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Unified efficiency measurement of coal-fired power plants in China considering group heterogeneity and technological gaps

Jing-Li Fan, Hao Zhang and Xian Zhang

Energy Economics, 2020, vol. 88, issue C

Abstract: China's coal-fired power generation has accounted for a large proportion of the power supply for a long time and the resulting environmental pollution and waste of resources have hindered the sustainable development of the power industry. To solve this problem, this study combines the concept of natural and managerial disposability with the non-concave meta-frontier method to determine the unified efficiency measurement of 251 coal-fired power plants in China from 2012 to 2014 and to investigate the sources of inefficiency in different areas. The results show that although the unified efficiency of China's coal-fired power plants improved significantly during 2012–2014, much room for improvement remains in terms of power generation and environmental performance. Due to the advanced technology of coal-fired power plants, the eastern area has the highest unified efficiency in terms of natural and managerial disposability. The western region has the lowest operational performance and the northeast region has the lowest environmental performance. The decomposition of the sources of inefficiency indicates that the inefficiency of coal-fired power plants in eastern China is mainly caused by management factors, whereas the inefficiency in northeastern China is due to a lag in technology. In the central and western areas, technical inefficiency and management inefficiency both account for a considerable proportion in their sources of inefficiency. Therefore, these regions need to improve both the management (e.g., reasonable allocation of utilization hours) and technology (e.g., clean coal technology) aspects to improve the unified performance of coal-fired power plants.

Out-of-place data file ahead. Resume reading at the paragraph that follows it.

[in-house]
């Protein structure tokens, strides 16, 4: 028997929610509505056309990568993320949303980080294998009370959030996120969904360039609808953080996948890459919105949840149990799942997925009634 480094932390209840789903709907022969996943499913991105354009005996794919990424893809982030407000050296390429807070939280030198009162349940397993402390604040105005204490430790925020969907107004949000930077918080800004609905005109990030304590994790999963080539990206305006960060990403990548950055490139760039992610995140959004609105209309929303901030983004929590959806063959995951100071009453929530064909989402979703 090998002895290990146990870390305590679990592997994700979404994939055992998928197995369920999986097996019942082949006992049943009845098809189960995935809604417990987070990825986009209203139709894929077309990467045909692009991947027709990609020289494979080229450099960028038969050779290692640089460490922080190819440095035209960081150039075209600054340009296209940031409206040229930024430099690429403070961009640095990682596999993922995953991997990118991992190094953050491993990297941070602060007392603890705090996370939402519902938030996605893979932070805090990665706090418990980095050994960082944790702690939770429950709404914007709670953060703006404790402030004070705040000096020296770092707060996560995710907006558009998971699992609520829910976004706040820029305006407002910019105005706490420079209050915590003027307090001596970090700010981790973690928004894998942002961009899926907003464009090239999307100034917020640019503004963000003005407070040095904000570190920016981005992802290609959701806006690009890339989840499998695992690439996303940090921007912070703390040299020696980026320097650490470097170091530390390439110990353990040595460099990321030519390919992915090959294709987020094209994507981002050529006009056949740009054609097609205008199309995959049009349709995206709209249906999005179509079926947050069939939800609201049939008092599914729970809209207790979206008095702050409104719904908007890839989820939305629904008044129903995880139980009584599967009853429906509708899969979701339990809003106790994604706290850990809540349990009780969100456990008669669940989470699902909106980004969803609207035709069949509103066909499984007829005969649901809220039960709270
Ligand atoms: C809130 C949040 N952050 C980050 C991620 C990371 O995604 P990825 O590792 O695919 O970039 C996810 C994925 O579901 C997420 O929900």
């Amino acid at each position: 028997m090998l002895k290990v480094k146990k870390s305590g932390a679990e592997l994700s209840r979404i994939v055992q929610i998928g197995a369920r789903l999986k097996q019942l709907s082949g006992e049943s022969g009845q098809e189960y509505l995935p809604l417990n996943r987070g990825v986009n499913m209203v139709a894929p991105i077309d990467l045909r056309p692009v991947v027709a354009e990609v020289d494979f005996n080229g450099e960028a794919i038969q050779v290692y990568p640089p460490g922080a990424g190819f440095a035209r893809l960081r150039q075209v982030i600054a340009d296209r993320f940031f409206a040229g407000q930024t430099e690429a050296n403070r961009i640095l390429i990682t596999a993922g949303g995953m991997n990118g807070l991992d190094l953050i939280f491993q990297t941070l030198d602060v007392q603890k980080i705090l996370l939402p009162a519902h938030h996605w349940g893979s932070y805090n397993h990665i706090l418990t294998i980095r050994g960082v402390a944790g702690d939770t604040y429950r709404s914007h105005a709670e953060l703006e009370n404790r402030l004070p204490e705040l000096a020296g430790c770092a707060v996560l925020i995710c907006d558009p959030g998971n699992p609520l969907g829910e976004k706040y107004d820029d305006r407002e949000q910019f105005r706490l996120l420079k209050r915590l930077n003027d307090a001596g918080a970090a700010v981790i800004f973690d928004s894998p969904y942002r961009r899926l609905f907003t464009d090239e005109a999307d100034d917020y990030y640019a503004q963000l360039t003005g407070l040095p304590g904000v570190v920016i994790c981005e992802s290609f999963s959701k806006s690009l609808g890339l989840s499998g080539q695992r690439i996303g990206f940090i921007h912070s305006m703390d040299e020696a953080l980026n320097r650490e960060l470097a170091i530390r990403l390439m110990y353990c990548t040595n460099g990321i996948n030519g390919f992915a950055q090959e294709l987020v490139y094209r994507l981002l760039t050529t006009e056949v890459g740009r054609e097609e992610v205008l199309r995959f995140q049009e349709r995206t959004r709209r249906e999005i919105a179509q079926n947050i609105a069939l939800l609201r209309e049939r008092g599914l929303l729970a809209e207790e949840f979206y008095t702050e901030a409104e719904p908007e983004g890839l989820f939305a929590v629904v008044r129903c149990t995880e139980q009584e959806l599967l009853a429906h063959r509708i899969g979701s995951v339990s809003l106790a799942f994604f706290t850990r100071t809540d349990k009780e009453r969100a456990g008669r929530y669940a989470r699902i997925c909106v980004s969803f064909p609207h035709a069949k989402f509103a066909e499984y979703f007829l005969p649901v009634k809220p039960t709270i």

Keywords: Energy efficiency; Natural disposability; Managerial disposability; Coal-fired power plants; China (search for similar items in EconPapers)
Date: 2020
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DOI: 10.1016/j.eneco.2020.104751

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Energy Economics is currently edited by R. S. J. Tol, Beng Ang, Lance Bachmeier, Perry Sadorsky, Ugur Soytas and J. P. Weyant

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